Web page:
Between 1965 and 1968, hundreds of American cities, big and small - Detroit, Newark, Harlem, Tampa, Watts, Cleveland, Milwaukee, Rochester, Cambridge, Danville, Chicago... - erupted into racial violence, the legacy of systematic racial inequality, poverty and urban decay. The violence climaxed during the summer of 1967 and in the wake of Martin Luther King's assassination in the spring of 1968. Later that year, the Kerner Commission report stated that the civil disorders were the result of racism and poverty and warned that "our nation is moving toward two societies, one black, one white - separate and unequal."
For a time during the late-1960s and early-1970s, there were some who attempted to address the deep problems of urban America and a few modest gains were even achieved, but as Kevin Boyle, author of "Arc of Justice: A Saga of Race, Civil Rights and Murder in the Jazz Age," writes in his essay (below), "In the late 1970s and '80s, the national commitment to the urban poor unraveled, destroyed by a furious white backlash and a resurgent conservatism that vilified big government and sanctified the free market. With that shift in American politics, hope gave way to neglect. It has been 30 years since the federal government really invested in America's inner cities. The only time anyone talks about segregation is when the Supreme Court prohibits another school district from employing the mildest of racial remedies. The welfare state has been eviscerated, not expanded. Even progressives prefer to focus more on the needs of the middle class than on the burdens of the poor. And on the streets of Detroit and in other urban cores, life grows inexorably grimmer."
Today, the "urban crisis" remains one of the most persistent problems confronting the United States. Unfortunately, for most white Americans, the urban crisis is little understood and often distorted. Mainly it is avoided or ignored. I'd like to suggest that in order to understand the ongoing chasm of caste and class in America, and ultimately fix it, we need to first delve into the roots of the problem. Recently, there have been a flurry of "40 years later" reports in the media about the riots of 1967 and their contemporary meanings. If you want to take a look, here are some examples:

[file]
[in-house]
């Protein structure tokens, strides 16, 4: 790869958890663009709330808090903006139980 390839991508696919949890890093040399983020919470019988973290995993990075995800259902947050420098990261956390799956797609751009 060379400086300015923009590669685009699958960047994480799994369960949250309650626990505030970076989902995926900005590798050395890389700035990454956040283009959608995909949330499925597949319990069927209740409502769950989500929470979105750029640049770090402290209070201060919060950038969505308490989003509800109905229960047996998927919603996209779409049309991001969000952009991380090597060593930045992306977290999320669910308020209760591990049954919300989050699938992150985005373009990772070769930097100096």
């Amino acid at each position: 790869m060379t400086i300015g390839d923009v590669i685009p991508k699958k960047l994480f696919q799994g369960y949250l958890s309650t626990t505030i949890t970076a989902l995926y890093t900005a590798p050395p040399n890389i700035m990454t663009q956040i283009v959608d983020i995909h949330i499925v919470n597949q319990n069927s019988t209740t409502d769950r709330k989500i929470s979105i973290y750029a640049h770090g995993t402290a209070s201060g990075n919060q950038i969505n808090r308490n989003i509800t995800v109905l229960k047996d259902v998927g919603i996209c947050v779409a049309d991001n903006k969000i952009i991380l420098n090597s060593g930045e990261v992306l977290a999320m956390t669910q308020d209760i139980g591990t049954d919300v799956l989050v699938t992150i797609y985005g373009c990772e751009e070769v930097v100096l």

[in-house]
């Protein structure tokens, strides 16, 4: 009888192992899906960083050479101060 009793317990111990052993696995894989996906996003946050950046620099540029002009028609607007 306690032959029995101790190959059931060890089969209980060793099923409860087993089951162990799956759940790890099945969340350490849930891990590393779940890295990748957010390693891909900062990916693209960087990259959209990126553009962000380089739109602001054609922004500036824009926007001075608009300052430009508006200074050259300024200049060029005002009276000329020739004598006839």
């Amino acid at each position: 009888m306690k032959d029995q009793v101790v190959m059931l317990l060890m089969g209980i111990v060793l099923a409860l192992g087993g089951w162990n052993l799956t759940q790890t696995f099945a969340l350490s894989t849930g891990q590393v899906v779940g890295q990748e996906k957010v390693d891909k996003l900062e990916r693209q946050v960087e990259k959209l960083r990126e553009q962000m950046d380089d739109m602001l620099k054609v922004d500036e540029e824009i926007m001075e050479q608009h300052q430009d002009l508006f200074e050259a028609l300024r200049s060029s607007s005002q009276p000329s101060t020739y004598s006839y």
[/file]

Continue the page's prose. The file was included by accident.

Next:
Detroit riot of 1967, the largest of the era:
Kevin Boyle on 1967 Detroit riot, the largest of the era
Detroit News Special Series: "Panic in Detroit: Forty Years Later"
Detroit Free Press: "Lessons from the '67 Riot"
NPR: "Remembering the Riots: Detroit 40 Years Later"
NPR: "40 Years Later, Detroit Slowly Sees Renewal"
NPR: "Mayhem in the City: The Detroit Riots"
NPR: A Voice from the Detroit Riots: Loretta Holmes
NPR: Eyewitnesses to Detroit's Chaos
NPR: Blog of the Nation - A Long, Hot Summer in Detroit
NPR: Painting Depicts Desperation of Detroit Riots
Newark riot of 1967:
NYTimes: "With 40-Year Prism, Newark Surveys Deadly Riot"
NPR: Examining the Newark Riots 40 Years Later
Current TV: Newark Riots Forty Years Later
NPR: 40 Years On, Newark Re-Examines Painful Riot Past
NPR: Newark Still Affected by Decades-Old Riots
YouTube video on Watts Riot
Series of stories by NPR on 1965 Watts Riot
Hough (Cleveland): This One Was Planned (TIME Magazine)
Hough (Cleveland): The Jungle & the City (TIME Magazine)
NPR on 1967 Cambridge, MD, racial violence
NPR on 1967 Plainfield, NJ, racial violence
Chronology of 1967 Milwaukee Race Riot
Kerner Commission, or National Advisory Commission on Civil Disorders:
excerpts from the 1968 Kerner Commission report
Kerner Commission, 30 Years Later
The Impact of 1960s racial violence:
Study: Economic Impact of 1960s Riots
Study: Economic Impact of 1960s Riots on Small Businesses
Study: Labor Market Effects of 1960s Riots
Other Relevant Stuff:
NPR: 'Root Shock': Urban Renewal and Black Neighborhoods